After the Two-Oceans marathon I needed a new challenge. That’s just me, I suppose. You see, I don’t fit into any particular category. For instance, I am French, but also British. I am a runner, but I don’t really like the usual 5k or 10k races. So what to do? Well, I have set my my views on a 100k race: the Thames Path Challenge on the 10th of September, from Putney Bridge to Henley.
What can I say? I love long distances. As in, really long distances. This time, I will be running for a charity I have been supporting for years, ActionAid, Please wish me luck. I am not sure what I got myself into. You can click on my fundraising page here: https://www.justgiving.com/Muriel-Demarcus. Of course I would be delighted if you could sponsor me, but I would also really appreciate you to send me some encouragements as I am not sure what I got myself into. I take some comfort in the fact that, when I run for a long time, there comes a point when I feel really bad (this is actually a British understatement), but it doesn’t get any worse (am I making sense? I hope so).
And frankly, nothing can describe the feeling of having completed a long race. I just love it.
So why Action Aid? Well, I love them because they help the poorest of the poor. You see, I tend to indulge in some self-pity from time to time (don’t we all?). For instance, today I got really annoyed because my bus wasn’t arriving fast enough. Frankly, what was it doing? Not to mention that the text message service provided by Transport for London wasn’t working. Unbelievable. Learning about Action Sid projects never fails to give me a bit of perspective. I live a privileged life, late bus or not.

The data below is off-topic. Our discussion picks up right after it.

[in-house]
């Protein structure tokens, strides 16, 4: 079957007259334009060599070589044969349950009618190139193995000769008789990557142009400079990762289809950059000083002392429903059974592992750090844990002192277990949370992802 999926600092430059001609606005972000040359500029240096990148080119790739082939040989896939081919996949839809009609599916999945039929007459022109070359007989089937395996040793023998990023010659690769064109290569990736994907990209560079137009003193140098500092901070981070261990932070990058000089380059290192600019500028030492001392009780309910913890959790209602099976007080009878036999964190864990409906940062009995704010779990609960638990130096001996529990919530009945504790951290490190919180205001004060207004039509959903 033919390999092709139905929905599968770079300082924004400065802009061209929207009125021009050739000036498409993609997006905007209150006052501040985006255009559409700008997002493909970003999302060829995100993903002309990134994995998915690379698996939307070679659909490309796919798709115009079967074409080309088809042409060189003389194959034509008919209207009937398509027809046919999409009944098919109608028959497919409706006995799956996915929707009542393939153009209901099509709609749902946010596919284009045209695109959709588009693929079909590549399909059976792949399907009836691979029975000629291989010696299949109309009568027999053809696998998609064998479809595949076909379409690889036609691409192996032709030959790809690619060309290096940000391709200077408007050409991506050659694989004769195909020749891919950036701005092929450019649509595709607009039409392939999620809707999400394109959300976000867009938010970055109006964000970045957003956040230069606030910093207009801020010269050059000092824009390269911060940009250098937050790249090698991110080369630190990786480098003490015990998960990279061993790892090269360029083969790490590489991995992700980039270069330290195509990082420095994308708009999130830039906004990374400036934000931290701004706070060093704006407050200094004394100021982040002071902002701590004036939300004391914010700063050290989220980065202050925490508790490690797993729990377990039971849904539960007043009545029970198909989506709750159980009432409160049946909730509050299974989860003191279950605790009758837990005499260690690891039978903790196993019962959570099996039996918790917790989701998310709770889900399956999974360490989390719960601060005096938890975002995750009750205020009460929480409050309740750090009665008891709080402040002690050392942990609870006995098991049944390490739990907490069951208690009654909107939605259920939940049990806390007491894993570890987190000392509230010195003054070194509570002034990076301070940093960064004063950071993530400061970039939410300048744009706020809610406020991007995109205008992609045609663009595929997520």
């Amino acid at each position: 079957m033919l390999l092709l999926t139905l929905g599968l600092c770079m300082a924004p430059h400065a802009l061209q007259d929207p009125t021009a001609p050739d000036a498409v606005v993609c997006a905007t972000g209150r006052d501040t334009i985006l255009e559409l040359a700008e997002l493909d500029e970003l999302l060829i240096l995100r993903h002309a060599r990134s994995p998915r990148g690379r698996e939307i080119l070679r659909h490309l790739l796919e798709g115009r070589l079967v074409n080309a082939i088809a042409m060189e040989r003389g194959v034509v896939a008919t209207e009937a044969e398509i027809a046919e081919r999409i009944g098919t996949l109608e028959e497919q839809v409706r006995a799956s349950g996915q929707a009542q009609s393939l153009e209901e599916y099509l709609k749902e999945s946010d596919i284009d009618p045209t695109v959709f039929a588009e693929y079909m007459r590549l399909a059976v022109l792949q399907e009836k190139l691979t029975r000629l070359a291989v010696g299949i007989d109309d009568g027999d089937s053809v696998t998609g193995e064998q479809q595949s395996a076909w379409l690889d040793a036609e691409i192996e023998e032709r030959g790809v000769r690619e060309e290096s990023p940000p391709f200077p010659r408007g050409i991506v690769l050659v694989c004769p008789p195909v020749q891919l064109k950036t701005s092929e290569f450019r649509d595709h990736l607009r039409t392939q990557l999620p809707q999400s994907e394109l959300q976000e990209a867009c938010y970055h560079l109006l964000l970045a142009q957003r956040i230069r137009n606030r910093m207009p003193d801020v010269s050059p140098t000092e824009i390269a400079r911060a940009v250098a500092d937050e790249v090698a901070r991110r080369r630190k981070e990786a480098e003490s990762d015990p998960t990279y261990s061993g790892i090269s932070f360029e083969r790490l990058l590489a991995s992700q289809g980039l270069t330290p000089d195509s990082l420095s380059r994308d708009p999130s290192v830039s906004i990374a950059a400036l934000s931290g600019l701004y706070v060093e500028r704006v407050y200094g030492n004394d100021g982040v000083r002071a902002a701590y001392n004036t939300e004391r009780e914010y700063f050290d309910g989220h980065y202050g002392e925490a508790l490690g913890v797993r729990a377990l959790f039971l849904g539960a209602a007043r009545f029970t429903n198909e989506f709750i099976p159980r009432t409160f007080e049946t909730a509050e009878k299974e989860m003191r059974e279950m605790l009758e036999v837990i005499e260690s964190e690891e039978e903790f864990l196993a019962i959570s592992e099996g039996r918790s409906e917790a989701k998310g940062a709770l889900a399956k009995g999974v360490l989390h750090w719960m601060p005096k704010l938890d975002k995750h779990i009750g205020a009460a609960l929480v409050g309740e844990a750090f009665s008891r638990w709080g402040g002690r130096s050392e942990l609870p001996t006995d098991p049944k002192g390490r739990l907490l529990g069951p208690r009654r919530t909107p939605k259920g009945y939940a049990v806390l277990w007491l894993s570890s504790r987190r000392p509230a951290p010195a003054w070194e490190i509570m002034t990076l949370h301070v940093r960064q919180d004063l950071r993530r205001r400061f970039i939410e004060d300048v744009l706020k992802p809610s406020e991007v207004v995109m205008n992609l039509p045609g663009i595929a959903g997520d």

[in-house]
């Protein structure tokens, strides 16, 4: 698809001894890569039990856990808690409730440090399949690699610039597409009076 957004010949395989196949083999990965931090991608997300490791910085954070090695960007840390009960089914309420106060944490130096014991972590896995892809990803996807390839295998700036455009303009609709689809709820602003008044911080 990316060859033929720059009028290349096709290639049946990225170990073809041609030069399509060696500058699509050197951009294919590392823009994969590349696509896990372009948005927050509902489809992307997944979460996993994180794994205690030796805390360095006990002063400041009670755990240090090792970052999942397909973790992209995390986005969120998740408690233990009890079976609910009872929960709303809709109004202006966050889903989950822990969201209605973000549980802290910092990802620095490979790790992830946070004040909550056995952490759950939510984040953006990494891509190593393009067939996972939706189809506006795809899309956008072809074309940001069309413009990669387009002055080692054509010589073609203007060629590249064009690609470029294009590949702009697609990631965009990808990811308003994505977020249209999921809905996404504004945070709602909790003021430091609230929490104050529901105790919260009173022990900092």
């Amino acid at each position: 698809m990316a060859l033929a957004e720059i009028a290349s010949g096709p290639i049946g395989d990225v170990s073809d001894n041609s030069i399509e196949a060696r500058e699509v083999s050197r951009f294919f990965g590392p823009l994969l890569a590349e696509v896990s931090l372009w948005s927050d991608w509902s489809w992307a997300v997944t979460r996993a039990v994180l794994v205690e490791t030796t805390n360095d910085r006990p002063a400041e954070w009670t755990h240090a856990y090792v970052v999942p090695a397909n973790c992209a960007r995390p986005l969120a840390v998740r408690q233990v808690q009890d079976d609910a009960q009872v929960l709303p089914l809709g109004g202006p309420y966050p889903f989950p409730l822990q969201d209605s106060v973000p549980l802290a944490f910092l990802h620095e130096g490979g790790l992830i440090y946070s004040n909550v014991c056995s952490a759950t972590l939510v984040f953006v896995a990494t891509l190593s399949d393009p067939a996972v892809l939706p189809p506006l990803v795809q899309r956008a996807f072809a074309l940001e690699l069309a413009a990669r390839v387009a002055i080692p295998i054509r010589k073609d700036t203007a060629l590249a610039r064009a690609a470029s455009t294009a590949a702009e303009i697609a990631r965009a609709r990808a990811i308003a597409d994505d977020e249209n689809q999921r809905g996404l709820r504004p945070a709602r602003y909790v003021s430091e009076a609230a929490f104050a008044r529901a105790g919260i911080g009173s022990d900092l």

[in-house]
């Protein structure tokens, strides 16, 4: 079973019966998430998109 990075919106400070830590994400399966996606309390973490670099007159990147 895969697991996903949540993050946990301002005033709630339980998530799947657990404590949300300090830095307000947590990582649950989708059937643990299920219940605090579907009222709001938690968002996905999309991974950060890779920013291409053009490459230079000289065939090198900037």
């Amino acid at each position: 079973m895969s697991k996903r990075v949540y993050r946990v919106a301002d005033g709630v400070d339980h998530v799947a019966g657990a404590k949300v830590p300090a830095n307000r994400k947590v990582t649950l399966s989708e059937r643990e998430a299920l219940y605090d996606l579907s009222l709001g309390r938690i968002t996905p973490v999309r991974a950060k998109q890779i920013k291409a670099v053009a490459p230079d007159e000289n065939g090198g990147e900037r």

So here is a bit more information on the project I want to support: it’s all about creating a future for women through fishing.
Women living in poverty in India are amongst the poorest in the world. Gender discrimination, particularly in rural areas, means that women often lack access to basic education and training. As a result India has one of the lowest numbers of women who are economically active. 71% of women over the age of 15 are not in paid work, resulting in high rates of child marriage, gender discrimination and unpaid care work throughout the country.
India has rich water sources and is a major world fish supplier. The Indian fishing industry is worth £1.2 million per year and employs 8.7 million people. As a result it offers good potential for increasing women’s economic independence.
Here is what this project will do:
- Create a welcoming space for women’s collective action – providing them with a place to gain skills in organising, leading and participating.
- Provide fishing equipment to 40 women’s collectives, including fishing nets, ice boxes and weighing machines.
- Provide training to 6,050 fisherwomen in fish processing.
- 3,200 fisherwomen will be trained in business development, marketing and book keeping.
- Training in disaster management that may affect fishing, including cyclones and flooding.
- Creation of a model fish outlet centre, providing a place to sell and purchase fish products such as fish soup and snacks.
- Support unpaid care work through community child care schemes.
- Replicate the project for women living in Nepal and Bangladesh.
So what do you think? Am I mad to take on such a challenge? Will you help me?